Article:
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Director General attends ceremony to mark 70th anniversary of Operation Freshman

15 November 2012

For Remembrance Sunday Alan Pateman-Jones, the Director General of the CWGC, visited  Stavanger in Norway. During a tour of the southern and western coasts in July, and having met both the local British Consul and Ion Drew, a British academic living in Stavanger, Alan gathered that the local community made the November commemoration an important date in the diary.  Alan decided that this, the 70th anniversary of the Freshman operation, was an ideal time to join NATO staff and local Norwegians at both Eiganes and Sola churchyards on 11 November.    

Operation Freshman was the codename given to a British airborne operation conducted in November 1942. It was the first British airborne operation conducted using gliders and its target was the Vemork chemical plant, run by Norsk Hydro.  It produced heavy water that the Germans wanted to use in their atomic weapons programme. The British decided to launch a raid to destroy the plant, so a small airborne force composed of Royal Engineers was tasked with landing by glider a short distance from the plant. Their aim was to demolish it with explosives and then escape over the border into Sweden.

The airborne force took off in two aircraft-glider combinations on the night of 19 November 1942. Both managed to reach the Norwegian coast, but neither reached its objective. The first pair suffered from navigational difficulties and severe weather, which resulted in the tow rope snapping and the first glider crash-landing, with its towing aircraft returning to base; eight airborne troops were killed outright, four were severely injured and five unhurt, with the survivors captured shortly after the crash. The second pair fared even worse, with both aircraft and glider crashing into a mountain for unknown reasons; the aircrew and a number of airborne troops were killed outright, and those who survived were taken prisoner.   Survivors did not live for long.  Adolf Hitler's Commando Order instructed that all commando were to be executed upon capture.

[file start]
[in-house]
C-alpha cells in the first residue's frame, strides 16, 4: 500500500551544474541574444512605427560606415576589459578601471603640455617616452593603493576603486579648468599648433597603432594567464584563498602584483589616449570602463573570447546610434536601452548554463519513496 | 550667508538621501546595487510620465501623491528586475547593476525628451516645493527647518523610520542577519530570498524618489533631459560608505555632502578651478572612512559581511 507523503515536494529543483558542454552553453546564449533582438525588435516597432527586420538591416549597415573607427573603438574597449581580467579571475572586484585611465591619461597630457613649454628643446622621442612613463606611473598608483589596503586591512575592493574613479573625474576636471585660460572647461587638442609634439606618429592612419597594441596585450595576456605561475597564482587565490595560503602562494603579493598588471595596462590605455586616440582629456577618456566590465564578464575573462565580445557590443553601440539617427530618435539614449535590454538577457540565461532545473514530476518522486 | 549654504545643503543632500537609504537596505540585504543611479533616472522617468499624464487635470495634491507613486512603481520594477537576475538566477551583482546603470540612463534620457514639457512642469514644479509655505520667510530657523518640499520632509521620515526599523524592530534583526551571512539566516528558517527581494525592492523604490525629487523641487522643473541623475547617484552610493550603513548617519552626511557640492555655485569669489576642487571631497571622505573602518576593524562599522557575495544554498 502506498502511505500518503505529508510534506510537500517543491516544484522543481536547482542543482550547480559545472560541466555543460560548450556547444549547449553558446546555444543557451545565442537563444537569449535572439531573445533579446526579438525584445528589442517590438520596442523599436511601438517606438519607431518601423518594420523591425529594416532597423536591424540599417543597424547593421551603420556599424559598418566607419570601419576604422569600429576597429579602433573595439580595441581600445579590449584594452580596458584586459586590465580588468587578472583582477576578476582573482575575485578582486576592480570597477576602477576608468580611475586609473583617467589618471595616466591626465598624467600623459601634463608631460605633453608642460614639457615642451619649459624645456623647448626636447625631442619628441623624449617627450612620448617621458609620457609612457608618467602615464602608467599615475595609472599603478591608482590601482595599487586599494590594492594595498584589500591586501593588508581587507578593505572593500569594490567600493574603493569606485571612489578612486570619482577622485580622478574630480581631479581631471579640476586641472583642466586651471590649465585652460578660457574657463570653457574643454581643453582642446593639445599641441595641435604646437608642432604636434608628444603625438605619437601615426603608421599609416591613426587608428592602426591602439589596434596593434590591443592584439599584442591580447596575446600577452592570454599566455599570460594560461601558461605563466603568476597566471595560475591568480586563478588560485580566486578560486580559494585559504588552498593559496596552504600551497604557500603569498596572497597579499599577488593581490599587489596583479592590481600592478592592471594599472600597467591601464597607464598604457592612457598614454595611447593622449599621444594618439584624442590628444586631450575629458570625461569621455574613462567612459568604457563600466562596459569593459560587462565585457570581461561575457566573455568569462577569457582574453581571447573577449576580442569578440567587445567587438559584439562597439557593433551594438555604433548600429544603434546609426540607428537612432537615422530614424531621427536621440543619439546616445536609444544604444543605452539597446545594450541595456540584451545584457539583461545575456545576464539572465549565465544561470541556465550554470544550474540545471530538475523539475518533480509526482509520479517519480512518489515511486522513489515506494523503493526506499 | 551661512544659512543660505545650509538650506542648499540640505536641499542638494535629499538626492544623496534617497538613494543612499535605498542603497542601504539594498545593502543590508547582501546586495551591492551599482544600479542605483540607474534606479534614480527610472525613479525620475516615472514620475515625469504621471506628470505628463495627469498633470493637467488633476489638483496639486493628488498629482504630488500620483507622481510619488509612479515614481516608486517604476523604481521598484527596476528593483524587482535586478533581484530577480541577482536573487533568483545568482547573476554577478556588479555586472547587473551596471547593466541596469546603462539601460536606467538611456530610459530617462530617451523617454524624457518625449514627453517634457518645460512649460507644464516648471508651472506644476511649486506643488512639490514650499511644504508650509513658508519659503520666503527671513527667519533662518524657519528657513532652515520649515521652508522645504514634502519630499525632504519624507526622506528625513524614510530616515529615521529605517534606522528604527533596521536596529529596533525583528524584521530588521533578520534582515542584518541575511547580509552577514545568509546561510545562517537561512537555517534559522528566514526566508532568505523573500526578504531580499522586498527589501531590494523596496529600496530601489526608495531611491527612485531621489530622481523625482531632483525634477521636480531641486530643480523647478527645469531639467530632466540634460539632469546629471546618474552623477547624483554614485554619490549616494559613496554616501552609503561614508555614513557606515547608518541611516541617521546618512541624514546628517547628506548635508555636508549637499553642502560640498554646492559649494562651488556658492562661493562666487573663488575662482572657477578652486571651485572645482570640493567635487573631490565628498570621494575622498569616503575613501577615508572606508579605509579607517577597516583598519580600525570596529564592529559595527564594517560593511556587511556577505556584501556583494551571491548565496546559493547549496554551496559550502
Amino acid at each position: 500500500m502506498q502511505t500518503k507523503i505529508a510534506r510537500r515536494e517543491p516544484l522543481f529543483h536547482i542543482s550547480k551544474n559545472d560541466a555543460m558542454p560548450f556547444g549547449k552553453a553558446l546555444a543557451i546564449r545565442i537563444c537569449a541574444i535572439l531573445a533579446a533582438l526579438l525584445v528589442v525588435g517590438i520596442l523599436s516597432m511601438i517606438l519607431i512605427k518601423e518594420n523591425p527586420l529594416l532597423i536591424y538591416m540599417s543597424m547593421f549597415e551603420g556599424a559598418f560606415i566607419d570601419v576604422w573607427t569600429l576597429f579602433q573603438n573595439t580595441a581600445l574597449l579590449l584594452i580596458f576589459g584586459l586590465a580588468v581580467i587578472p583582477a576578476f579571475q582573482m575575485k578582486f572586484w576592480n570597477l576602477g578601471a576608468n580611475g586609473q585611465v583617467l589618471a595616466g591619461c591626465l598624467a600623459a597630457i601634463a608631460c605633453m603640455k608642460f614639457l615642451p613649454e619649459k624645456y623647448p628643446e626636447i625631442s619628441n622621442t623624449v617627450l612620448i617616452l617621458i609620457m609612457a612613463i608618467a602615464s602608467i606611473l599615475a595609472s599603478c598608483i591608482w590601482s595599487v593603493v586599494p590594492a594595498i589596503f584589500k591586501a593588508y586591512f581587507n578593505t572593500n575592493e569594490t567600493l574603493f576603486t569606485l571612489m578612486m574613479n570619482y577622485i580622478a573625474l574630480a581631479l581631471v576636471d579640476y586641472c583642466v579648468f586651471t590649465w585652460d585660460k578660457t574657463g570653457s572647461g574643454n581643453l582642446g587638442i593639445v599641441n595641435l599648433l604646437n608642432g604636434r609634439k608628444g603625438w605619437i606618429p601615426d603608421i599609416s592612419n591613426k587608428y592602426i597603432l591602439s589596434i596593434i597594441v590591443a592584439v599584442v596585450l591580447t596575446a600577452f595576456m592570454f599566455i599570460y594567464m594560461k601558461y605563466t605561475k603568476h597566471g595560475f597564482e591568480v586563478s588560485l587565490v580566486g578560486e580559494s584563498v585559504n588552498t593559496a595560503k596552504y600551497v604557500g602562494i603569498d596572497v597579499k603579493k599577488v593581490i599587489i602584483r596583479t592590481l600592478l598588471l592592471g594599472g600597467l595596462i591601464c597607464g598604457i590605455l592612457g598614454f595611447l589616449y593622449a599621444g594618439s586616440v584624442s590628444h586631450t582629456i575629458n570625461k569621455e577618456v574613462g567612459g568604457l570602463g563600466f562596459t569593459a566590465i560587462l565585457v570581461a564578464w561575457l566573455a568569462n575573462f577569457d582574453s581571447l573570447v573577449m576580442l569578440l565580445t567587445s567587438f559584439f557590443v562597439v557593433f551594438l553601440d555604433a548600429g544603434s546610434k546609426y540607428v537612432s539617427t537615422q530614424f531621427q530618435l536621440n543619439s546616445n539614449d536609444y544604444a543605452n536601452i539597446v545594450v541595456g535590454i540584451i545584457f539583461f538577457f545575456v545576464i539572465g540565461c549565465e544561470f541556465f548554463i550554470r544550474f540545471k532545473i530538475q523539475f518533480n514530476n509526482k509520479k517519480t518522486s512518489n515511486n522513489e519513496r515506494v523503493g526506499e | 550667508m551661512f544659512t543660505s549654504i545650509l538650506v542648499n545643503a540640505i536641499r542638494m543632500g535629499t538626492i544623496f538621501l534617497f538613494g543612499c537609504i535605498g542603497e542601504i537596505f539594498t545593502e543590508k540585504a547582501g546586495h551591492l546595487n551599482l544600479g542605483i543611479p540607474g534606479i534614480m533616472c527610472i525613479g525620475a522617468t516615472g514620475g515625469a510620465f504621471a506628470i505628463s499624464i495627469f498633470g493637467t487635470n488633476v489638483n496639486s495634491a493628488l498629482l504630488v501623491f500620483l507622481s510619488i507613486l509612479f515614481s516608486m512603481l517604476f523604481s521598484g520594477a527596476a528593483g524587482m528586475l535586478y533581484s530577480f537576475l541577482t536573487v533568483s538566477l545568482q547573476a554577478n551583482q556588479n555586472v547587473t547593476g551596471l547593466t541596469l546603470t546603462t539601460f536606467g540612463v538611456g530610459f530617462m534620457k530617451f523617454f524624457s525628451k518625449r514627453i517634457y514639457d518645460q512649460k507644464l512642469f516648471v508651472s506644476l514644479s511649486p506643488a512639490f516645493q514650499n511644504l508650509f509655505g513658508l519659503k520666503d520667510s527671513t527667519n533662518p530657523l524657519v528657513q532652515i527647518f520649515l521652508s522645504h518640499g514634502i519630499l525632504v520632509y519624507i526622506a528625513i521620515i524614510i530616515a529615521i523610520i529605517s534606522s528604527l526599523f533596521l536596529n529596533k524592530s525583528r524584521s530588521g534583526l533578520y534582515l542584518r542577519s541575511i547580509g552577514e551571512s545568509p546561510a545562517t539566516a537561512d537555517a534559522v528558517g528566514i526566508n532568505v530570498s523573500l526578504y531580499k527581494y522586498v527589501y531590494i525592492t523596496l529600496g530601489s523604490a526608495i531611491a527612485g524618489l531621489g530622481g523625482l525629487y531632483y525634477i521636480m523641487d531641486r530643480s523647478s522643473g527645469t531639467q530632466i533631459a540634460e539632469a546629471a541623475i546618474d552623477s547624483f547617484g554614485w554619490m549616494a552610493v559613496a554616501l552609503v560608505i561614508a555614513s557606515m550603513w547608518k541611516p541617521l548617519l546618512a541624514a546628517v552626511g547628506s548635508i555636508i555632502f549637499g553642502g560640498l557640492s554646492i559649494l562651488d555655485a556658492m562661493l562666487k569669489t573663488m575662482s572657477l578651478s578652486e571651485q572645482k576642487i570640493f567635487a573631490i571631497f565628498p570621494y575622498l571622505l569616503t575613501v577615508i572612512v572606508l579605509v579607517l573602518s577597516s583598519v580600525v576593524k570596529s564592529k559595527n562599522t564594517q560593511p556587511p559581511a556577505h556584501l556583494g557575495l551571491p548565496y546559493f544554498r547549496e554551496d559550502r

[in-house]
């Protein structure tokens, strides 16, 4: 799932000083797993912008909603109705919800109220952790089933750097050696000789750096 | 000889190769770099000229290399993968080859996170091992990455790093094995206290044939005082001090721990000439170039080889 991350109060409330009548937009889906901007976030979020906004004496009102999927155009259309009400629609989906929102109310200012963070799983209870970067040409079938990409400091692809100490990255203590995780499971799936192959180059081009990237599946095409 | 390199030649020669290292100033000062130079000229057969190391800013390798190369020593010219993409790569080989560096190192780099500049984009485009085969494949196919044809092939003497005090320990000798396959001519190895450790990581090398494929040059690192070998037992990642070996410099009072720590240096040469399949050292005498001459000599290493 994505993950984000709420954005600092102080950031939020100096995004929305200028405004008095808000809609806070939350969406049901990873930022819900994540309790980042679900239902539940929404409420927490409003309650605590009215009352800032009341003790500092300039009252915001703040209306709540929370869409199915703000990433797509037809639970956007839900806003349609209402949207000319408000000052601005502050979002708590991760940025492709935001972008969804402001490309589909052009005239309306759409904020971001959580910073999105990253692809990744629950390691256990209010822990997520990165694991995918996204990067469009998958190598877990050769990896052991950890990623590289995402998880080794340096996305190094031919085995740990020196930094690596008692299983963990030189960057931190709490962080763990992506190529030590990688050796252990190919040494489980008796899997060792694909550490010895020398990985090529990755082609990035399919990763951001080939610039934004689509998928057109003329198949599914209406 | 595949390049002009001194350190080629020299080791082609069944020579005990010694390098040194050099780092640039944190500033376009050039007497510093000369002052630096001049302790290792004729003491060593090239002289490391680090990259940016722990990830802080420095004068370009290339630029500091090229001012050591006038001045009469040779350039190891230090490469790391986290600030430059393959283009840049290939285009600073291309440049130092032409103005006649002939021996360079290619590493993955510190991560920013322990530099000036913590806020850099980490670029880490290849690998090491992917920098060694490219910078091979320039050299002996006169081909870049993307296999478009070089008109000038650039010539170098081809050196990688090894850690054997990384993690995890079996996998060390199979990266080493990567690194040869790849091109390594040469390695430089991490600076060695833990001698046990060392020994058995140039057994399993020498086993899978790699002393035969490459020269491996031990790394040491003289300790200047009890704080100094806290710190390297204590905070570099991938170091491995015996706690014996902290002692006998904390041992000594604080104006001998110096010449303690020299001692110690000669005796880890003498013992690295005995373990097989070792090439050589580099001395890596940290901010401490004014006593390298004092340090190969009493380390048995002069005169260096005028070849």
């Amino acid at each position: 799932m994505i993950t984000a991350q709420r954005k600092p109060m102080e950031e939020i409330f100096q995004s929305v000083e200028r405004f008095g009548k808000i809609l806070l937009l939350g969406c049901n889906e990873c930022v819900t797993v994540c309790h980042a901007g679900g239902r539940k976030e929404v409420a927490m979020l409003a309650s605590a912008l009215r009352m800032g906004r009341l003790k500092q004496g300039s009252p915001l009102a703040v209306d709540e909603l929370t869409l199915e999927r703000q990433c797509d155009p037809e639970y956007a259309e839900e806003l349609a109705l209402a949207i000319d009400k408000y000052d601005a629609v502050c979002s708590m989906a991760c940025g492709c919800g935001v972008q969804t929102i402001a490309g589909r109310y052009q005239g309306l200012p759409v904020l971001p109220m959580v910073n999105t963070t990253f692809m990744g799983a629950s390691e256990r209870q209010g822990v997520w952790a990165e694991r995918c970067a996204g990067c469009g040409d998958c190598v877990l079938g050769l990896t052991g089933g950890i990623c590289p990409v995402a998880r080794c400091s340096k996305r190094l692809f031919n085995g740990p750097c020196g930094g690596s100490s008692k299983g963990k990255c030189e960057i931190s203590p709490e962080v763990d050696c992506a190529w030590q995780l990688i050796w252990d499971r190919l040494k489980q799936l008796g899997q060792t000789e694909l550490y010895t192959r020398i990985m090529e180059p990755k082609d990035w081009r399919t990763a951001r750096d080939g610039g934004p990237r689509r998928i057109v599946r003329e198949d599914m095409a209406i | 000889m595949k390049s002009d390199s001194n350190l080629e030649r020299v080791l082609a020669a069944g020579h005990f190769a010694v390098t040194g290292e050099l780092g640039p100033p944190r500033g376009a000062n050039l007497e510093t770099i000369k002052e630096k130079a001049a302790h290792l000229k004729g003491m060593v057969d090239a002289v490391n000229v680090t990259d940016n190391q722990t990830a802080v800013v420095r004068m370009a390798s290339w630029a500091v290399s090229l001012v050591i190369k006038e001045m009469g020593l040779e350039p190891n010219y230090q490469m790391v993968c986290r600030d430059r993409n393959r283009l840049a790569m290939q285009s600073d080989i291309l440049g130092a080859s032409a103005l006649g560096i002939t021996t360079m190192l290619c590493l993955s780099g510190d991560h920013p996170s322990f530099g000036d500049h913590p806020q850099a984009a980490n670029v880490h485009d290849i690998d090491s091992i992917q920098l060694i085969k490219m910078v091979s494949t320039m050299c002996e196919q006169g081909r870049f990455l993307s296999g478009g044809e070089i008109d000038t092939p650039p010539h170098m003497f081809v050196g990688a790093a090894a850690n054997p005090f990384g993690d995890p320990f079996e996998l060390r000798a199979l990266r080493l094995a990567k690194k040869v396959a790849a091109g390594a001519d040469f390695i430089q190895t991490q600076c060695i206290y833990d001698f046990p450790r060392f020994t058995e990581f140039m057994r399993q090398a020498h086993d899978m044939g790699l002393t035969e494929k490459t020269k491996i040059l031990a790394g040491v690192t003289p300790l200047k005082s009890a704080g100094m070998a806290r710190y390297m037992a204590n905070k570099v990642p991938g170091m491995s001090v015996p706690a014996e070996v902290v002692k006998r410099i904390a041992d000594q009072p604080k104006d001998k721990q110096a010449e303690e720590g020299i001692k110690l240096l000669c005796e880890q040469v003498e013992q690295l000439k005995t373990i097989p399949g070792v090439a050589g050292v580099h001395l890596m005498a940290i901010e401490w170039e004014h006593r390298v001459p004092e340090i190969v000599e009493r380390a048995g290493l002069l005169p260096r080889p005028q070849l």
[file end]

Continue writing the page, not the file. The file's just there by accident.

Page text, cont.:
The ceremonies at both Eiganes and Sola churchyardss were very well attended, with family members of the casualties visiting from both the UK and Australia.  Local and national TV stations covered the event at Eiganes, emphasising the significance of Operation Freshman to Norwegians and typical of the wonderful support the Commission receives in its work in Norway.

Click here to see the clip from Norwegian national TV. The item starts at 13 min 40 seconds.